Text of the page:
First, it is only in relatively modern times (since about mid 19th century??) that the authorship of Mark was doubted. The unanimous consensus of early Christian writers and the early church viewed John Mark as the author of the Gospel of Mark. It was thus universal consensus by people, including those who knew the authors personally, that assured Mark's place in the Canon. Any doubt would have excluded it.
For example, Papias, bishop of Hierapolis was the first know writer (that is still extant, albeit fragmentary dating from about 100 AD) to speak about these matters - he is quoted by Eusebius in Ecclesiastical History iii 39 15; and clearly says that John Mark was the author of the Gospel, being informed by Peter.
Most of the other Apostolic Fathers quote from the Gospel of Mark and treat it with the same canonicity as the other Gospels or any other part of the Bible. There is never any hint that the Gospel of Mark is anything other than canonical in the earliest writings.
Irenaeus wrote in "Against Heresies" book III chapter VI section 8, "It is not possible that the Gospels can be either more or fewer in number than they are. For, since there are four … " by which he included the Gospel of Mark. Thus, this Gospel has been considered as part of the NT canon of Scripture since earliest times.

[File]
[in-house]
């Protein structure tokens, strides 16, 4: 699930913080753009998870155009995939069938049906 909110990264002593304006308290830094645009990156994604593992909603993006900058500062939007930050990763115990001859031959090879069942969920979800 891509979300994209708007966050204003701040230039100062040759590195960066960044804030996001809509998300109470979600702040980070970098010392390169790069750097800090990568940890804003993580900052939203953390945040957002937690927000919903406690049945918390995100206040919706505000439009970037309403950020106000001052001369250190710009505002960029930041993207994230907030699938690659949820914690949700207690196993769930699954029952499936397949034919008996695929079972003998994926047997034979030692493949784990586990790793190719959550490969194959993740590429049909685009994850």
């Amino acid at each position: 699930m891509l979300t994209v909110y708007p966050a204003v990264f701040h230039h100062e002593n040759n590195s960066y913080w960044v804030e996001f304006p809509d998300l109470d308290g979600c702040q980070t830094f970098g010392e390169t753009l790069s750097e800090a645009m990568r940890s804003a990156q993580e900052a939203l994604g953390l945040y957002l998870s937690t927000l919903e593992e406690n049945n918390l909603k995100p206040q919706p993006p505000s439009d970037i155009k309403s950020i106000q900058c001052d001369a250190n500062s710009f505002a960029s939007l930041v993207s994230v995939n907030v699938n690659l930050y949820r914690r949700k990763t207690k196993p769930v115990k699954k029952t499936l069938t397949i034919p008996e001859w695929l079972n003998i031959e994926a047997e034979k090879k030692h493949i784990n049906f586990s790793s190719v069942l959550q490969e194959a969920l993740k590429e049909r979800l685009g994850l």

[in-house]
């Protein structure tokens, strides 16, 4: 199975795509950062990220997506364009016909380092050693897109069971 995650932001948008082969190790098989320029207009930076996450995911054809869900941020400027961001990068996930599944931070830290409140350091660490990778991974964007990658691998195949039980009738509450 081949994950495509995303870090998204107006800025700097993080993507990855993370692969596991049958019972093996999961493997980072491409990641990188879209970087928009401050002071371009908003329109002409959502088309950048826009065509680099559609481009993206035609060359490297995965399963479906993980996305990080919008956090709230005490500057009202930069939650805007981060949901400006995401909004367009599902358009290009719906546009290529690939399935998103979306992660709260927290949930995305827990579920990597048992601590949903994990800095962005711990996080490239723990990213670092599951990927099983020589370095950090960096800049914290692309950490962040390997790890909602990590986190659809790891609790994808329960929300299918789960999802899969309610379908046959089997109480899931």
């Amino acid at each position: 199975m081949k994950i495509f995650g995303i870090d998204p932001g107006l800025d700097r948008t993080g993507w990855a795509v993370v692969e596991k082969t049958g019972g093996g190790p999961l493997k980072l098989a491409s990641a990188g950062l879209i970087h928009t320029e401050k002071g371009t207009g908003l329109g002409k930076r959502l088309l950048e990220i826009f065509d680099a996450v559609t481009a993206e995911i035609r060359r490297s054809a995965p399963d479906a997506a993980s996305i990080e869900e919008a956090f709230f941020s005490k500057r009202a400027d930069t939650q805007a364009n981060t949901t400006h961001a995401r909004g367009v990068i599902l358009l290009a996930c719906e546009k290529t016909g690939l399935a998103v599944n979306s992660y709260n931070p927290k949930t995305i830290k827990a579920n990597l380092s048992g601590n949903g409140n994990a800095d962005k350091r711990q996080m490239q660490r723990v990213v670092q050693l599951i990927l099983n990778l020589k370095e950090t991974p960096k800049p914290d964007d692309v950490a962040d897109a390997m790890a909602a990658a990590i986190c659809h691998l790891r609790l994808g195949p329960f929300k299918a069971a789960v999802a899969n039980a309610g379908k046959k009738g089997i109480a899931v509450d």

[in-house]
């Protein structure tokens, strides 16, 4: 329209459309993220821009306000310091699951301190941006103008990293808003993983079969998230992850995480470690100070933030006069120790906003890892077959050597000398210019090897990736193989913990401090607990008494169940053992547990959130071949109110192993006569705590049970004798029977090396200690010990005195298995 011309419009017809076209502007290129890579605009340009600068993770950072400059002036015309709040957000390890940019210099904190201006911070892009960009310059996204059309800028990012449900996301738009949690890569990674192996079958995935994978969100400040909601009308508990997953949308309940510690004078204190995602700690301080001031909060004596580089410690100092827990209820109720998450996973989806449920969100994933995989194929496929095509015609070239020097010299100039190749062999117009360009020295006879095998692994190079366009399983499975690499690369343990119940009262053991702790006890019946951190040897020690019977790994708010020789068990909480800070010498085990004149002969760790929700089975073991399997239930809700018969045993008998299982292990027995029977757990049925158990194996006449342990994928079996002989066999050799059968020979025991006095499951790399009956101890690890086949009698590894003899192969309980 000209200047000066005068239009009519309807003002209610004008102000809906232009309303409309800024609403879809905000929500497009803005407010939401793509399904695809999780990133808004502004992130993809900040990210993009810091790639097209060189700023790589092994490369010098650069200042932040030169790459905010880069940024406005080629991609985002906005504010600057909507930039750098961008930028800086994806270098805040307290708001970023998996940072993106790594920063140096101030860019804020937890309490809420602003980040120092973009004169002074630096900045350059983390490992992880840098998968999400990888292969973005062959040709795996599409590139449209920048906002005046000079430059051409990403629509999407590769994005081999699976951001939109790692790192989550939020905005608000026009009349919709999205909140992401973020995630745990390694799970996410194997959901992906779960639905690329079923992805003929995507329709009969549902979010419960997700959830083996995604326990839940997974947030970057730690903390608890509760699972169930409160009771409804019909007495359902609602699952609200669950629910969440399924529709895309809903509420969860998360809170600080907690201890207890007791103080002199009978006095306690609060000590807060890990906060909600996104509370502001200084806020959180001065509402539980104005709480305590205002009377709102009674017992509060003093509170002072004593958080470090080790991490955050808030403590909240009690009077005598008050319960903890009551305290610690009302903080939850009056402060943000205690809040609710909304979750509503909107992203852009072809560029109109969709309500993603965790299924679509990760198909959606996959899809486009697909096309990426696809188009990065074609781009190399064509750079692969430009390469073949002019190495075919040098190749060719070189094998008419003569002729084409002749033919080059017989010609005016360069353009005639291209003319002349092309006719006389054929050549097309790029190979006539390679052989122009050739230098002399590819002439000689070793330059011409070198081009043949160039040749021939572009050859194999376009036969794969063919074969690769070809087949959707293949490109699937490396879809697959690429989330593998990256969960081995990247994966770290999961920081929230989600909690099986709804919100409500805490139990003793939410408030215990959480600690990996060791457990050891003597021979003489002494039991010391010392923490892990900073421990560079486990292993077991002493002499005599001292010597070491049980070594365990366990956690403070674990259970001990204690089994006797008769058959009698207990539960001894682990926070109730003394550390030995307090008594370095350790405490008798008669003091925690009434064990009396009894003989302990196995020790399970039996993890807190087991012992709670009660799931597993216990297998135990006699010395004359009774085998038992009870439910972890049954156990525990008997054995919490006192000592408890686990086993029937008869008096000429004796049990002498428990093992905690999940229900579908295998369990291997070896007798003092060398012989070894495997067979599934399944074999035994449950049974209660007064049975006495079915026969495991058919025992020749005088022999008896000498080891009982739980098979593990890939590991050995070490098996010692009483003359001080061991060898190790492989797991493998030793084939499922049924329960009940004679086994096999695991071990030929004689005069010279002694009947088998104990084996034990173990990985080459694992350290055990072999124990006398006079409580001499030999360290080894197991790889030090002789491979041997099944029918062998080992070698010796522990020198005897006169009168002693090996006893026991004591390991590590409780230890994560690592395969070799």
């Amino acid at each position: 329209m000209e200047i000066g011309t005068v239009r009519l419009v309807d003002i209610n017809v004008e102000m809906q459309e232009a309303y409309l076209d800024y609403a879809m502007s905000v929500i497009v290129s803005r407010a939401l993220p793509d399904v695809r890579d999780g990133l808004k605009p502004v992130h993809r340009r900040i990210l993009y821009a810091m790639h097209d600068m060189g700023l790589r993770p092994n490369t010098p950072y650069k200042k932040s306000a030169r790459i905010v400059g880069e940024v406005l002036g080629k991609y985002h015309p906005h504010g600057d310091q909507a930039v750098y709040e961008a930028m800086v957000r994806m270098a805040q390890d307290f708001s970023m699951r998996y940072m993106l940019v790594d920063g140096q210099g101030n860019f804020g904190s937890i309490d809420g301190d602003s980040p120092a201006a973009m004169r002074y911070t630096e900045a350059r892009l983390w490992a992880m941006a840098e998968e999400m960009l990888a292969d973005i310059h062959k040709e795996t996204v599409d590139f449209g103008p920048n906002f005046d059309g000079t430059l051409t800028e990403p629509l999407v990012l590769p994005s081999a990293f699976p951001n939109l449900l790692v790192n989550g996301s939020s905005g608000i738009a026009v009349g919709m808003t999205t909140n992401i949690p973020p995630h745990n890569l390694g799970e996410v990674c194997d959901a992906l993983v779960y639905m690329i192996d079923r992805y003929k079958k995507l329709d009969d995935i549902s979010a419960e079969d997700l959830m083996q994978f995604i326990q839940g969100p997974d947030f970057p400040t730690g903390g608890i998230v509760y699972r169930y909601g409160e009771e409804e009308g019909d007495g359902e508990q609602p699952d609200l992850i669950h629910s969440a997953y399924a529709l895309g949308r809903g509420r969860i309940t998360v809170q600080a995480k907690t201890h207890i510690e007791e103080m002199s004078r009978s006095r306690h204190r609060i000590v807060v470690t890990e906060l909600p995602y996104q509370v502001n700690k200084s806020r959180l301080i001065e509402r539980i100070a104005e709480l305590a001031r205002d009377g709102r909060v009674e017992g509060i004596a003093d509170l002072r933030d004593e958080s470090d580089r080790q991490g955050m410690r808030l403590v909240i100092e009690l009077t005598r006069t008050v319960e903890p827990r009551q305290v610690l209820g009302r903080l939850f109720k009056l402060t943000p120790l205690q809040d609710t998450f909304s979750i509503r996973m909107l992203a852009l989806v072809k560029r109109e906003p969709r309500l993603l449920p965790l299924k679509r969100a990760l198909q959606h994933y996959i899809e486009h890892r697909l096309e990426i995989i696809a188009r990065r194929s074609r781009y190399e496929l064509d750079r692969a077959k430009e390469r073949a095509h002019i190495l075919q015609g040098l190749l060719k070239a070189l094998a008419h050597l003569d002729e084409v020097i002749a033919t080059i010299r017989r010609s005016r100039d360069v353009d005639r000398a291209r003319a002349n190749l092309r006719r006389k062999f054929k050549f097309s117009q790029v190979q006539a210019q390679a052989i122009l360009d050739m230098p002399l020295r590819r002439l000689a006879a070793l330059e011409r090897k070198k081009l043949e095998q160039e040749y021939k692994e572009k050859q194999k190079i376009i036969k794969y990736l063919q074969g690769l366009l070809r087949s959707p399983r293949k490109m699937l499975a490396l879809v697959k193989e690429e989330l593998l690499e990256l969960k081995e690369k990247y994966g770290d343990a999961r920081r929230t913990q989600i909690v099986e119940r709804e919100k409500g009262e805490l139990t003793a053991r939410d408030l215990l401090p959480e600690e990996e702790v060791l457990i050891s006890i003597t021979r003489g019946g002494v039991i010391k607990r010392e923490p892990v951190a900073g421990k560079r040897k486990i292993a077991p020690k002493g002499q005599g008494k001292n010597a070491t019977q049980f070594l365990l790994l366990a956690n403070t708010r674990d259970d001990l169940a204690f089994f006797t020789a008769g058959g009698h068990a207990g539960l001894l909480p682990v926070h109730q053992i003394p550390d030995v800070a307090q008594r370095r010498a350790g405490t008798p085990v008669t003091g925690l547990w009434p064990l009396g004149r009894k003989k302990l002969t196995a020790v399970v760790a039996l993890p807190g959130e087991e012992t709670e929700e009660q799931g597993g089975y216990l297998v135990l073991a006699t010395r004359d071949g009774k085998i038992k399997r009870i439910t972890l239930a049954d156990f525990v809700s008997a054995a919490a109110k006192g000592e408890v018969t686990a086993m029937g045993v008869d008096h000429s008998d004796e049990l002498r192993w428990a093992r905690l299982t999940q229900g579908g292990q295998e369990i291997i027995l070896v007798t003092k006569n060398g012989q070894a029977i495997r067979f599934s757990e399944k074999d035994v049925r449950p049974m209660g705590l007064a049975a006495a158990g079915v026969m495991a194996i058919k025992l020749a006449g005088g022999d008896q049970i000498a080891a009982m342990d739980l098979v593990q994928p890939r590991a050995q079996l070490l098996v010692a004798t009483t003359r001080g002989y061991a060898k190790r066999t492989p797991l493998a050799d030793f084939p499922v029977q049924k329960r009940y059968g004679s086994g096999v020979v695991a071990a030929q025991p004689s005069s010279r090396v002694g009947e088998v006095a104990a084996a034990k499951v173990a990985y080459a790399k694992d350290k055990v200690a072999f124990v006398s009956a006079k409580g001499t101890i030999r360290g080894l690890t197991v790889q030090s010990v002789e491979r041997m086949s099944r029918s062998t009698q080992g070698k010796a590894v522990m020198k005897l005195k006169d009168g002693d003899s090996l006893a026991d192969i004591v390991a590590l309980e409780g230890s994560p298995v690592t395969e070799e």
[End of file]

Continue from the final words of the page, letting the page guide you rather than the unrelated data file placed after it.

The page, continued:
Secondly, if the author of Gospel of Mark wanted to create a forgery, that person would have attached the name of a much more prominent person such as (perhaps) Peter or James.
I can find little reason to doubt the traditional authorship of the Gospel of Mark. Now, how Mark wrote and produced the text we have and what sources he used are another question entirely; but that does not alter the authorship question. The important thing for us now relies on the unanimous verdict of those who knew the authors personally.